Along with lions, tigers and bears, Congress may make monkey trading illegal across state borders.

The Captive Primate Safety Act was introduced during the U.S. House Water, Oceans, and Wildlife hearing in Washington on Thursday morning. It aims to amend the Lacey Act and put non-human primates on the list of animals illegal to “import, export, transport, sell, receive, acquire, or purchase in interstate or foreign commerce.” Rep. Earl Blumenauer, D-Ore., is sponsoring the bill. A similar measure is proposed in the Senate.

Michael Sutton, former president of the California Fish and Game Commission, said more than two dozen states already deem monkeys as pets as unlawful, and federal legislation will only complement those laws.

“There are countless thousands of primates in private hands, and they are readily available for purchase from exotic animal breeders and dealers, even online,” Sutton said at the hearing. “Simply put, primates are wild animals and should not be kept as pets.”

Steve Gunn helps his wife Kimberly run Marmoset Monkeys in Punta Gorda. They’re a small breeder whose clientele is mostly in Florida, but they have buyers out of state. The Captive Primate Safety Act would hurt their business, Gunn said.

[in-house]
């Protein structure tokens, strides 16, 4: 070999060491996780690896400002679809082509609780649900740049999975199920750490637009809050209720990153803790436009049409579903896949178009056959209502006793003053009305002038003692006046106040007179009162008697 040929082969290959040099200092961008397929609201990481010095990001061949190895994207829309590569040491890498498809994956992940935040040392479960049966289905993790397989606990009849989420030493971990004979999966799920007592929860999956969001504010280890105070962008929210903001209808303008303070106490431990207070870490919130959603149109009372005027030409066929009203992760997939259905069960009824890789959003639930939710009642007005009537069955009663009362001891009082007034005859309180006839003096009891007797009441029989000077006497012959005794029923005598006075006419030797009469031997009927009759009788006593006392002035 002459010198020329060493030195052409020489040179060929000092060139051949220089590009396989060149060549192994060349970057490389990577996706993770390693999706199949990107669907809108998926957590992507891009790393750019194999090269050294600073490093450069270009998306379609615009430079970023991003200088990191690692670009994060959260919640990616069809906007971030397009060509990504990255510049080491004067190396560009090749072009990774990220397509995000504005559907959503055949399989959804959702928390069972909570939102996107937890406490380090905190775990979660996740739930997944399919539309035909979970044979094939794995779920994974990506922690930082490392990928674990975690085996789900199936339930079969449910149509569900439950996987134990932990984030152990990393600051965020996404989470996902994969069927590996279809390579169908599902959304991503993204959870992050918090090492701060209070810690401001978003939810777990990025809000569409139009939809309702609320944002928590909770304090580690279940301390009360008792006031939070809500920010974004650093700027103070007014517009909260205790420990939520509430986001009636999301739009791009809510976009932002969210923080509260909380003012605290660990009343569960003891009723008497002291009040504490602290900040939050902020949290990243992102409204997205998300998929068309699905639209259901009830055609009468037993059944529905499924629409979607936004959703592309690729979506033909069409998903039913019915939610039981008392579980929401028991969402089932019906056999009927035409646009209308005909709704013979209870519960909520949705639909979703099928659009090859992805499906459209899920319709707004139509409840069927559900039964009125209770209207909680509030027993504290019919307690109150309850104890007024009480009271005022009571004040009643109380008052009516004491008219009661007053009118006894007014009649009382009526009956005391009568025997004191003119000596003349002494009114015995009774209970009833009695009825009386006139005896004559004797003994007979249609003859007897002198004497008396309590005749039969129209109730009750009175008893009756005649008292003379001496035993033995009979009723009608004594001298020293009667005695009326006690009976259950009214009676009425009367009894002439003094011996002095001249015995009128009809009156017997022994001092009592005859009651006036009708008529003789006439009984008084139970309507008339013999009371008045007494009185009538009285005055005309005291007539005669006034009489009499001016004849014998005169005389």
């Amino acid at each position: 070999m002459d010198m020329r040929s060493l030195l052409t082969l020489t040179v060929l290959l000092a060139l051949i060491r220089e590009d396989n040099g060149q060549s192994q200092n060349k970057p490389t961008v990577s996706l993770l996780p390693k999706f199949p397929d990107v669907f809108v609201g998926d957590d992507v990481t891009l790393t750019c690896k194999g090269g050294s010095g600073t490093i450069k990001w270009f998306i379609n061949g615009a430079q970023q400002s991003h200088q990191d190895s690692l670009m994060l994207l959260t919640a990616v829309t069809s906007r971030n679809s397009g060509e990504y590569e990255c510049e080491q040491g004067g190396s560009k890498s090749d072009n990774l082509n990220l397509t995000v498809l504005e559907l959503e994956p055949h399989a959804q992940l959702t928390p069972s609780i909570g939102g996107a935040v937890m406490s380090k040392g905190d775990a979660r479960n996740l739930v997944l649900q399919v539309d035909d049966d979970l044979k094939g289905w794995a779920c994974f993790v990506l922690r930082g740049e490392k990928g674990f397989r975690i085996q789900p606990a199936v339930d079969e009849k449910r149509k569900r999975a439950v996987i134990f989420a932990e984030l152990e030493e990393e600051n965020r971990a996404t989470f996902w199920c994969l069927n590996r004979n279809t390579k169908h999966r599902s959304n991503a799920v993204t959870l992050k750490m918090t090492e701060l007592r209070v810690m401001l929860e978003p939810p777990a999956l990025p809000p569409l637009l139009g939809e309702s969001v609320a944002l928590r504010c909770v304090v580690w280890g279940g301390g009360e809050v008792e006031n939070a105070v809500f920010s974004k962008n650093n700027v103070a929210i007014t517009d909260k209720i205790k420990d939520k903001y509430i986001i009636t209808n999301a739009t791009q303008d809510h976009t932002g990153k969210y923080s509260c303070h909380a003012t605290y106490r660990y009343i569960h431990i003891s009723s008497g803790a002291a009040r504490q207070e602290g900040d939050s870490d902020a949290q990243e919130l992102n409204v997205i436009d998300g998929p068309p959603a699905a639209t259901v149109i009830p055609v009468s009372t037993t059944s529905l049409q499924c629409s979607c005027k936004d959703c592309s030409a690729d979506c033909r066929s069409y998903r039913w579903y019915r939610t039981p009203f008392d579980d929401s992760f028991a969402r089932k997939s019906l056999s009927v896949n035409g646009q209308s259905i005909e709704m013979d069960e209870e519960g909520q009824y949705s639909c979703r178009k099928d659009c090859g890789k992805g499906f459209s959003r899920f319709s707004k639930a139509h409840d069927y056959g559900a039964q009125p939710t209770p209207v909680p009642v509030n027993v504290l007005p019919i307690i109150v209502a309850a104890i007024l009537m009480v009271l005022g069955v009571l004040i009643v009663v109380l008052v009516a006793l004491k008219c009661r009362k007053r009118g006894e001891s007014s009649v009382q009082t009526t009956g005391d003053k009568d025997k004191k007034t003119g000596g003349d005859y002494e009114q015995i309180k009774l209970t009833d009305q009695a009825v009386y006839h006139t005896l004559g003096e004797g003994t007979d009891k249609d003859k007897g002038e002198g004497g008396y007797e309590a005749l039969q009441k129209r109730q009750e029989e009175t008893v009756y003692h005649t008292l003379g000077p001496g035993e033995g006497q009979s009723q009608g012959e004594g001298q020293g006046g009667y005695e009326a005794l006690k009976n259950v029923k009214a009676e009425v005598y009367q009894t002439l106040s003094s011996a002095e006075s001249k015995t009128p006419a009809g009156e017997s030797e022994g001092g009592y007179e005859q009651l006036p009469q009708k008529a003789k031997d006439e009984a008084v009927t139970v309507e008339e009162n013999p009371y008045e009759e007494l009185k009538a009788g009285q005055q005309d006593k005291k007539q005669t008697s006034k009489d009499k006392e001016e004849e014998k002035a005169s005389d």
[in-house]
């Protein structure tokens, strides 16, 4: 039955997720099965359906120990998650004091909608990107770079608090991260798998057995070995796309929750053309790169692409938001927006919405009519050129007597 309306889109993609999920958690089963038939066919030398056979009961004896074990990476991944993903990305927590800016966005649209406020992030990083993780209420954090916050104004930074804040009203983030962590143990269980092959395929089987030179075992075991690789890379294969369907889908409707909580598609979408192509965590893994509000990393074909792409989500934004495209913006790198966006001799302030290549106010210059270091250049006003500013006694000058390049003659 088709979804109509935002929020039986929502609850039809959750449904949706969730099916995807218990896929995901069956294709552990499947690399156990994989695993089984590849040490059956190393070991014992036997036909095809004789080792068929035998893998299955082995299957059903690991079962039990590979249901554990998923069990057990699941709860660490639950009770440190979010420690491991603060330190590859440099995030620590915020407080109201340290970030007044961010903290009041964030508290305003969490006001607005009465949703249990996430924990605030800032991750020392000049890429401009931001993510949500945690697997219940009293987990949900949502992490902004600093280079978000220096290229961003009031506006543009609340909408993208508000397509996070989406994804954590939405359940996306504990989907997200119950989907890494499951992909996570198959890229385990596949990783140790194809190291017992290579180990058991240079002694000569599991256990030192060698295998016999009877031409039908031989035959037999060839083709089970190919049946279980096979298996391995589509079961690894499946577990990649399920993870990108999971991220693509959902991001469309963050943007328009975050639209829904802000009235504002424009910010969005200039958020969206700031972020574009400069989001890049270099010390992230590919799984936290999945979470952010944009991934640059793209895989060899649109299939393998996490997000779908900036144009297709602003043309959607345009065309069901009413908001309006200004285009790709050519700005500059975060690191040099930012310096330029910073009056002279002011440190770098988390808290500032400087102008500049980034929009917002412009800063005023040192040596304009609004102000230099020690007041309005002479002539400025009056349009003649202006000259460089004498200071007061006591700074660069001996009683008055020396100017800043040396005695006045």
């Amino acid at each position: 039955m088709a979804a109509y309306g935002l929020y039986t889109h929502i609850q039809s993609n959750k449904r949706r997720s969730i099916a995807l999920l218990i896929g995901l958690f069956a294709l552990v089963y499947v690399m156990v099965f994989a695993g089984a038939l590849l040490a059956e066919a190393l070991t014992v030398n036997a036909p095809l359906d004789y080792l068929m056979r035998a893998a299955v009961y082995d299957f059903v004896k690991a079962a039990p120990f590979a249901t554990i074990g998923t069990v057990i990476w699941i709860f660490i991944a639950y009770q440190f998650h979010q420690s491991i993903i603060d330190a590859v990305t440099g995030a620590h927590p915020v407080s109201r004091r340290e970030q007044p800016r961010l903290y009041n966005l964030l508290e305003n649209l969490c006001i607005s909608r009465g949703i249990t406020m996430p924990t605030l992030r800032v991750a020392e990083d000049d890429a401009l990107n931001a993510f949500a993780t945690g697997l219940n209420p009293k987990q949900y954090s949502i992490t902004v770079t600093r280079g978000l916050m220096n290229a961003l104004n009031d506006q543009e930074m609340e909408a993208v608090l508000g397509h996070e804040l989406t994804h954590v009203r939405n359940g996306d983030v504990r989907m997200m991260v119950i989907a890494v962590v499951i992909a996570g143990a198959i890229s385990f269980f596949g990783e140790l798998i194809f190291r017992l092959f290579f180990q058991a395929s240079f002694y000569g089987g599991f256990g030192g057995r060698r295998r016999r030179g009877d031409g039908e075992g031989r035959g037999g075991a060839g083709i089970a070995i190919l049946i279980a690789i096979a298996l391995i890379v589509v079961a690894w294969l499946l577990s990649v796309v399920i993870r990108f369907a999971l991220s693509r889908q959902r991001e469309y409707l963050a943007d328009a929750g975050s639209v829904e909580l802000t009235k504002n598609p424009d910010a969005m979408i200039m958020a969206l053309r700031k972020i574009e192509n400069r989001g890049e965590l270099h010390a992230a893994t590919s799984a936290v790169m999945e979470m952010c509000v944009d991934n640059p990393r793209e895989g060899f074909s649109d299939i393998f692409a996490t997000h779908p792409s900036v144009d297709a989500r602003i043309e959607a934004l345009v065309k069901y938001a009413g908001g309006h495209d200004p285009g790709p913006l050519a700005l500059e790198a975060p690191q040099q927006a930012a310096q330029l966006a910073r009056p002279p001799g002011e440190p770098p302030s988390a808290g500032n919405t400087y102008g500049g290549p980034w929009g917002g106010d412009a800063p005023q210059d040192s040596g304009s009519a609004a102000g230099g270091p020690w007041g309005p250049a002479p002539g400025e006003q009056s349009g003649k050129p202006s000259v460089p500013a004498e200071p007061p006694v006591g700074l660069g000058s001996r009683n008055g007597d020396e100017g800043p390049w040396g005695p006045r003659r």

“Primates are not like other animals. They’re like having a toddler. … They’re dependent on you emotionally,” Gunn said. “If the only breeder in your state is breeding sick monkeys, or they’re not an ethical breeder, you restrict (clients) from buying from a better breeder.”

The couple bought their first monkey about seven years ago.

“We very carefully filter out who to sell to. We ask lots of questions. Make sure people understand you need to be there most of the time,” Gunn said. “There’s a massive lack of education.”

Under Florida law, the Gunns receive inspections and licenses from the Florida Fish and Wildlife Conservation Commission and the USDA. Each monkey is taken to a veterinarian to ensure it’s healthy and without disease.

“We have to keep meticulous standards,” Gunn said. This bill would only benefit the illegal market, like Craigslist sellers, he said. More baby monkeys will be sick because those markets don’t follow the legal process.

“If you put on restrictions, it’s more likely to enable the backyard breeding market,” Gunn said. “It would definitely damage our business.”

The bill is still in committee, though progress is slowed by the pandemic.

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